The crew will make their set outs and grab a bite at Paul’s Mexican Food.  They’ll grab the empties from Western Warehousing and the empty Frisco box from Hernandez Distributing and beat it back to Trinidad hoping to beat the 12-hour clock.

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Maps (and planned structures) of the Rails West layout (Conclusion)

In Parts I and II of this series, I shared overall maps and described my structures in place or planned for the east side of Carrizo Springs, the primary town of the layout.  In this post, we’ll explore the west side and outskirts of Carrizo Springs.

Here is a close up of the area we’ll cover–

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Going from east to west (towards the interchange with the Carson & Carrizo RR), I’ll discuss each structure.

Paul’s Mexican Food

This structure is undetermined, but I can share a picture of the inspiration in Carrizozo, NM.

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Paul’s Mexican Food, Carrizozo, NM, circa 2007–©photo by C. E. Hunt

This restaurant in the early 1990s had the best red enchiladas and green chili cheese burgers.  It was old school all the way and some of the customers really wore spurs!  It was magnificent in my eyes.  Note the cool swamp cooler out the side of the structure.  Little touches like that give your structure a real regional identity and help create a more authentic sense of place.

Yucca Bar and Grill

This place is the fuzziest in my mind.  I absolutely love this structure (also) in Carrizozo, NM.  I am not sure I’ll do this place, but I’d like to.  It is still a question.  It will involve serious scratch building.  Here is the real structure–

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Yucca Bar and Grill, Carrizozo, NM, circa1993–©photo by C. E. Hunt

Above is how the place looked in the early 1990s.  Note iconic sign still there!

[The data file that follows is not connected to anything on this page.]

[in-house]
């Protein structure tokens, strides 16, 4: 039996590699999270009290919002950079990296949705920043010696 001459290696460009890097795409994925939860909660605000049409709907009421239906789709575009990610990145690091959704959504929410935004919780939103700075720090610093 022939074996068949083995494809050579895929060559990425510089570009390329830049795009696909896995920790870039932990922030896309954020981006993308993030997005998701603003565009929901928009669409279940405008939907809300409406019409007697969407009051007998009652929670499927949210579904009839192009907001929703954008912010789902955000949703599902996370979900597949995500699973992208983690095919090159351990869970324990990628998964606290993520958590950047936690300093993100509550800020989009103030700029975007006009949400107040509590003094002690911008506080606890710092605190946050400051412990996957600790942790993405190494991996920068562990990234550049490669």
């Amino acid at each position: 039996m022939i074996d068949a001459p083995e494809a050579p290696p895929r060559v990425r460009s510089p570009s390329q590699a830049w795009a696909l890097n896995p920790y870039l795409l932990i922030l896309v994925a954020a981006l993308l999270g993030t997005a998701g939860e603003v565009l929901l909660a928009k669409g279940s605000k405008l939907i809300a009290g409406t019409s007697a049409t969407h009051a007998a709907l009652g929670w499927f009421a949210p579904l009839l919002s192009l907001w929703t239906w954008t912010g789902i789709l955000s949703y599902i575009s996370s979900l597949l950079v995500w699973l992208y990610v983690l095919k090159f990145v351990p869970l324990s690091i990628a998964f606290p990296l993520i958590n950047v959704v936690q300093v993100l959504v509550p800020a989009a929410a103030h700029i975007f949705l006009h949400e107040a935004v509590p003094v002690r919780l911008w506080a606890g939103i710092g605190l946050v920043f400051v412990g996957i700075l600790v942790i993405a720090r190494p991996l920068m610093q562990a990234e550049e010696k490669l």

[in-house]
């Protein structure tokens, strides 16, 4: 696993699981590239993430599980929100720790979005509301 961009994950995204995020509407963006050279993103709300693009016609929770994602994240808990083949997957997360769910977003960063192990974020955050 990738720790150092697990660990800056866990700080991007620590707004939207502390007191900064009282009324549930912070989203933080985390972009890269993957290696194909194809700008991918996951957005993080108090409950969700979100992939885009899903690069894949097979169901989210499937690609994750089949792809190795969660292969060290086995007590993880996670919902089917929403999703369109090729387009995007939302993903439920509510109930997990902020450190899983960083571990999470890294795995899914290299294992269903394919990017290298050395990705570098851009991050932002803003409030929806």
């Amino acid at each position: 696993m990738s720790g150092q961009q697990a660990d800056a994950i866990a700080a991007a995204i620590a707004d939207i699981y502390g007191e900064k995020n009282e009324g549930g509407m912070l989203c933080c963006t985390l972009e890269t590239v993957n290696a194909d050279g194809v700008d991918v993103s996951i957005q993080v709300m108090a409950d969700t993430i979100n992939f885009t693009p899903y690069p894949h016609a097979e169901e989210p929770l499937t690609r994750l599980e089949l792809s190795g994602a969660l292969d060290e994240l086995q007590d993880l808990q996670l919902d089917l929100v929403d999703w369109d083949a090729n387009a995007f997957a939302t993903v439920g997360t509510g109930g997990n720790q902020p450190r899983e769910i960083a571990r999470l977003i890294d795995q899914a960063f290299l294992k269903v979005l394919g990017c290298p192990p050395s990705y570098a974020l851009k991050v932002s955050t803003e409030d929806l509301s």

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Yucca Bar and Grill, Carrizozo, NM, circa 2007–©photo by C. E. Hunt

This photo and the next two were taken around 2007.

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Yucca Bar and Grill, Carrizozo, NM, circa 2007–©photo by C. E. Hunt

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Yucca Bar and Grill, Carrizozo, NM, circa 2007–©photo by C. E. Hunt

This place screams out to be modeled!  When I did a post on this building in 2015, a reader gave me a great comment–

This was my grandpa’s bar back in the hey day. I worked there when I was a youngster cleaning tables, sweeping and when there was dances or bands I got to serve beer. WOW try that now!!!!–J. Ortiz

We’ll see if I model it, but I know I should try.

The next three are a little easier and almost guaranteed to be quite good because they are Monster Model Works kits by one of my favorite craftsmen kit producers, Jimmy Simmons.  His kits are AWESOME and yield very good results.

Feller’s Garage

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Gibson’s Body Shop

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Abandoned store (with sign a swinging)

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I know it is a little cookie cutter on the last three, but why not embrace excellence and take it easy sometimes?

The infrastructure at the piggyback ramp will be minimal, just a ramp, a couple of trailers and a few tumbleweeds.

At the far western end of the layout, there won’t be much.  My goal is to subtly suggest a change in ecotype as the country begins a transition into the foothills of the Carson Mountains.  A few trees will begin to appear and signage may indicate the boundary of the National Forest.

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The IMC mine is still under conceptualization right now.

There you have it on the current and future Rails West layout.  I gotta go, I have a lot of work to do!